in a book review in the nytimes, jim holt asserts flatly that ludwig wittgenstein was the greatest philosopher of the twentieth century. putting it mildly, i disagree. wittgenstein had a deeper commitment to conveying the fact that he was a genius than to any particular subject-matter or position. this, if you ask me, profoundly mars the work, which is characterized by a slipperiness edging into obscurantism: if the position lapsed into clarity, it would be refutable, and no longer readable as the expression of an intelligence transcending the merely human. the comparison i always make is to j.l. austin, whose positions are markedly similar to wittgenstein's, insofar as wittgenstein had any positions. austin is witty, clear, humble, and overwhelmingly original and smart. wittgenstein is overwhelmingly pretentious.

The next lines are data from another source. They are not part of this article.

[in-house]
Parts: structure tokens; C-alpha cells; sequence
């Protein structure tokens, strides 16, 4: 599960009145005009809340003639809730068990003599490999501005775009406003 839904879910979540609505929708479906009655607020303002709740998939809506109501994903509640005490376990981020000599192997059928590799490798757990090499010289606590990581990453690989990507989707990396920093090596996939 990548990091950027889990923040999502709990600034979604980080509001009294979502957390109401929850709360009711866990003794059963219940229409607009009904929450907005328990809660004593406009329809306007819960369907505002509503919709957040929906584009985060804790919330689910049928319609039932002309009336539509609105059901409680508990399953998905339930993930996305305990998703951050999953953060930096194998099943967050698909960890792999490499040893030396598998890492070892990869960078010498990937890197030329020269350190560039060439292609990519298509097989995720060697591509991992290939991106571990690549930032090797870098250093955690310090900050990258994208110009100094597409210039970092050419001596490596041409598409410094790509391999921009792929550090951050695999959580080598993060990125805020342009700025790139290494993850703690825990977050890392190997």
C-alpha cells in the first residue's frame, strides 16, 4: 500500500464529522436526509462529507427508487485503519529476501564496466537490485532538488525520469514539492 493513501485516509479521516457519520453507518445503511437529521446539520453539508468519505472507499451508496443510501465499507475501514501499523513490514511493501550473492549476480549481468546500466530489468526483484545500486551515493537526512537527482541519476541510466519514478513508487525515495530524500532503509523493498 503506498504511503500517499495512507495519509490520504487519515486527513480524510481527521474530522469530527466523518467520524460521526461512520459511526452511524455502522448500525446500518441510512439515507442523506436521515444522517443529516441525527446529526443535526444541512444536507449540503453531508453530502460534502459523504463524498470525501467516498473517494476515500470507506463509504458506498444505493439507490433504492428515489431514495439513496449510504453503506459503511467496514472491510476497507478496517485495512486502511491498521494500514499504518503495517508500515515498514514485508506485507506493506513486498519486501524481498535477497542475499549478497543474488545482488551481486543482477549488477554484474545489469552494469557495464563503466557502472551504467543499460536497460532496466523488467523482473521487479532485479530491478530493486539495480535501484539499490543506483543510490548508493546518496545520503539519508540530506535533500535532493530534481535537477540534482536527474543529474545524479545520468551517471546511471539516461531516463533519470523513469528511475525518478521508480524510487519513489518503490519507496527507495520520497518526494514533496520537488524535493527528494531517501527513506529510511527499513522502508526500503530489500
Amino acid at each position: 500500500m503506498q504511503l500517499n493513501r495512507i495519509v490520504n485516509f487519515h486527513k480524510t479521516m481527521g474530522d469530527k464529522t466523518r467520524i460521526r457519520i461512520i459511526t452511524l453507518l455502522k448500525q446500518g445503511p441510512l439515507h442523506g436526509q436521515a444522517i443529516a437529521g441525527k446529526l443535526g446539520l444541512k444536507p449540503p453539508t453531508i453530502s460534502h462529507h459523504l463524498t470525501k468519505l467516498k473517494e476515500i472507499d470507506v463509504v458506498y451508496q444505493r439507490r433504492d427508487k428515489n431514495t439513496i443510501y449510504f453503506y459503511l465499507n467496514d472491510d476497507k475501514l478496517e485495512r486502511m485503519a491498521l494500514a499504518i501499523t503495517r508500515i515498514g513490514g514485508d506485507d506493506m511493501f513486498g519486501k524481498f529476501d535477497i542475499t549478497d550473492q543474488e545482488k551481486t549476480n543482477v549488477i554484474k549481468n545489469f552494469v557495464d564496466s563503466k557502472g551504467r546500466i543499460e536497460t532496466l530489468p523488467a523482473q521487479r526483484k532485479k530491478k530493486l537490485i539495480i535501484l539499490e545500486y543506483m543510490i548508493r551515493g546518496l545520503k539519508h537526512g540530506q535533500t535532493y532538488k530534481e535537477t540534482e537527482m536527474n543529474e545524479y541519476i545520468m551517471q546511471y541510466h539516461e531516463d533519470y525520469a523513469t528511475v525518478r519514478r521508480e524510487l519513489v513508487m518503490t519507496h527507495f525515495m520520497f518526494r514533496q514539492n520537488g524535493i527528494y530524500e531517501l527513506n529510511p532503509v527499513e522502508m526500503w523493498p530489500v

[on subject-matter: wittgenstein was obsessed by language, and had his role in centralizing language as the pre-eminent philosophical topic of the twentieth century. however, the same could be said of many of his predecessors and contemporaries: frege and w's mentor russell; peirce; heidegger; carnap/ayer; austin; and so on.]
now on the other hand, there are important insights in wittgenstein. one might point to the "private language argument" in the investigations, for example. and if holt had gone for "one of the greatest philosophers &c" i wouldn't have blinked, though i think even that exaggerates the achievement and underestimates the drawbacks.
of course, greatness is a self-fulfilling prophecy, and the unbelievably huge literature on wittgenstein, the status of texts in many subsequent debates, make him central whether you want him to be or not. but as with some other gnostic or oracular figures, there is a terribly unseemly cult of wittgenstein, acolytes muttering wittgensteinian incantations, followers who replace the world with wittgenstein's texts as what must be accurately reflected in order to speak the truth.